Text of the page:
In parts of Africa and Asia, moats were dug, and the sand/ earth gotten from them was used to build tall walls to protect cities, communities, or castles, as the case may be. Where such a moat are filled with water, the city is near to impenetrable.
Lastly, on this note, some moats were natural, but most often than not, they were not castle moats (because obviously, nature didn’t consult castle owners before turning an area into a moat).
Natural moats were often swarmed with water during a flood in early times, and many communities filled theirs with waste.
Myths and Facts about Castle Moats.
Now, let’s answer some myths or facts about castle moats.!
Crocodiles and Alligators in moats (Myth or fact?)?
If you are a castle-moats lover, then you must have come across the common notion that alligators, crocodiles, and all such scary animals were placed inside moats to dissuade attackers from trying to swim through.
Please discard that notion – It is more of a myth than fact.
Moats were man-made; they were usually too small and scientifically not suitable habitats for alligators or crocodiles.
Do castle Moats Stink (myth or fact?)
They did but, not anymore. If we reverse back to the middle ages when the castles were in use, the architects built the latrines (toilets) so that all the excrements would be dropped into the moat.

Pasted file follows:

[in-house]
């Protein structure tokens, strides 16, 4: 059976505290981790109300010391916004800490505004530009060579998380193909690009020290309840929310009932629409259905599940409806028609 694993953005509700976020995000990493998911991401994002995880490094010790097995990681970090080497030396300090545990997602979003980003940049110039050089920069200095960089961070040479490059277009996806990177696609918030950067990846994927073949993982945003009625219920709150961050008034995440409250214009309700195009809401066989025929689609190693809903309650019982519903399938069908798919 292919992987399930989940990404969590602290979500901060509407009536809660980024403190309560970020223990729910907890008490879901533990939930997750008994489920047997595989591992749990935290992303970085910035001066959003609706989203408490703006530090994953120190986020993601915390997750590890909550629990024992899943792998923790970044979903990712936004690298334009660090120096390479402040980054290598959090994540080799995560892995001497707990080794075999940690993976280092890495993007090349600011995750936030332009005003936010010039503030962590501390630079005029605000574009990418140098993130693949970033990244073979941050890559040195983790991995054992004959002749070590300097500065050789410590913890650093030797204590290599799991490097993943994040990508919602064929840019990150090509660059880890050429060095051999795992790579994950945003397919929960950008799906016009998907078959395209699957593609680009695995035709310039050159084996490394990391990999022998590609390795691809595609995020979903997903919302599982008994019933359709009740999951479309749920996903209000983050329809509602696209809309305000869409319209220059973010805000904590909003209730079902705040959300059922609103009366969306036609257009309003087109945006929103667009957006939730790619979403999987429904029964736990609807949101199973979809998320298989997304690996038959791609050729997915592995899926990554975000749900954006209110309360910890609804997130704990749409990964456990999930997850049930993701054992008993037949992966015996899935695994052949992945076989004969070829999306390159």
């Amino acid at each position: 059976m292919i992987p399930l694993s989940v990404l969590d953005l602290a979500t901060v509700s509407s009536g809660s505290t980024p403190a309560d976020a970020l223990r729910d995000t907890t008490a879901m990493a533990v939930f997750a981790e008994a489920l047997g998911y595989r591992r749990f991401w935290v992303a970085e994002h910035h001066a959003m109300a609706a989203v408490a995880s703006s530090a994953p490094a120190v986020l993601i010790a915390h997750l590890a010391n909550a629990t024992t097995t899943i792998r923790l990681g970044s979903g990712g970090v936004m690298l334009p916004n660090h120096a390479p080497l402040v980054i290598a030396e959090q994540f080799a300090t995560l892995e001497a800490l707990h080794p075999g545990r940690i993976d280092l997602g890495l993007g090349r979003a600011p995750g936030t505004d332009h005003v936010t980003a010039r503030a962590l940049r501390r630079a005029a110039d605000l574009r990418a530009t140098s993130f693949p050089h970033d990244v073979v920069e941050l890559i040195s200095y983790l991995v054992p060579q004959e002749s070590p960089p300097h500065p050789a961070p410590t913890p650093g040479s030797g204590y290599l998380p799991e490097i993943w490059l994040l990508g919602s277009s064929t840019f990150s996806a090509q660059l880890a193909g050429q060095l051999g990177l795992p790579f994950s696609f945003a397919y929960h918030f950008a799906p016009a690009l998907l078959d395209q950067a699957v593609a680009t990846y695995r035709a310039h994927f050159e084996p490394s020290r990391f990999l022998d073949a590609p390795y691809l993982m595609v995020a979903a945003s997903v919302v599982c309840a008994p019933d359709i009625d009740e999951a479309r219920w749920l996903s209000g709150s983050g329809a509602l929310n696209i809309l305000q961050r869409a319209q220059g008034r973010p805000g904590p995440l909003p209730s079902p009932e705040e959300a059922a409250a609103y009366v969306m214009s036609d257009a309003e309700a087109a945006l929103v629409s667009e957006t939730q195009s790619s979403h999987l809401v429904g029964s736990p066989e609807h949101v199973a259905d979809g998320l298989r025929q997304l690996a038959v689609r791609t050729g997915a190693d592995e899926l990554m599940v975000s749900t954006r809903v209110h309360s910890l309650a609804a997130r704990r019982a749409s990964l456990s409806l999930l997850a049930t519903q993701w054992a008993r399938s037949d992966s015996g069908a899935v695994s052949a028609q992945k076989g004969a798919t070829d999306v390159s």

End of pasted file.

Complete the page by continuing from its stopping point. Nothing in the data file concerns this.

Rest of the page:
So we can imagine what smell persisted near the moat, not the best place to go for a walk.
Today, the castles have a modern plumbing system, so you probably won’t find a stinking moat.
Fishes in moats (Myth or fact?):
Another often-quoted statement is that moats contained fishes.
Again, this appears to be an assumption that has historical relevance. History tells us that it is highly probable that some communities/ castle owners reared fishes and other small seafood in moats.
Such that in the event of a famine or scarcity, the moats were backup food reserves.
In some moats, you are allowed fishing today at the same time admiring the ruins, like the KIRBY MUXLOE CASTLE in England.
Can you swim in a moat of a castle (myth or fact?)
It solely depends on you. Security protocols may or may not allow it, however. Also, if the moat stinks, nobody would want to.
Other Uses of moats
In contemporary times, the uses of moats have changed radically. Castles no longer have moats as a necessity.
The reasons for this differ. First, assaults no longer come by way of underground digging or siege towers.
Nowadays, assaults are in the form of bullets using more advanced mechanisms. Additionally, moats have also attained decorative purposes.
Although castle moats are now more decorative than functional for residential purposes, moats now also have architectural and warfare usages. Thus, for example, we now have anti-terrorist moats built for specific purposes.
Did you enjoy this article? There is more about castle features like turrets, drawbridge, dungeons, foundation, portcullises in our blog section, make sure you have a read through and good luck in your castle adventure.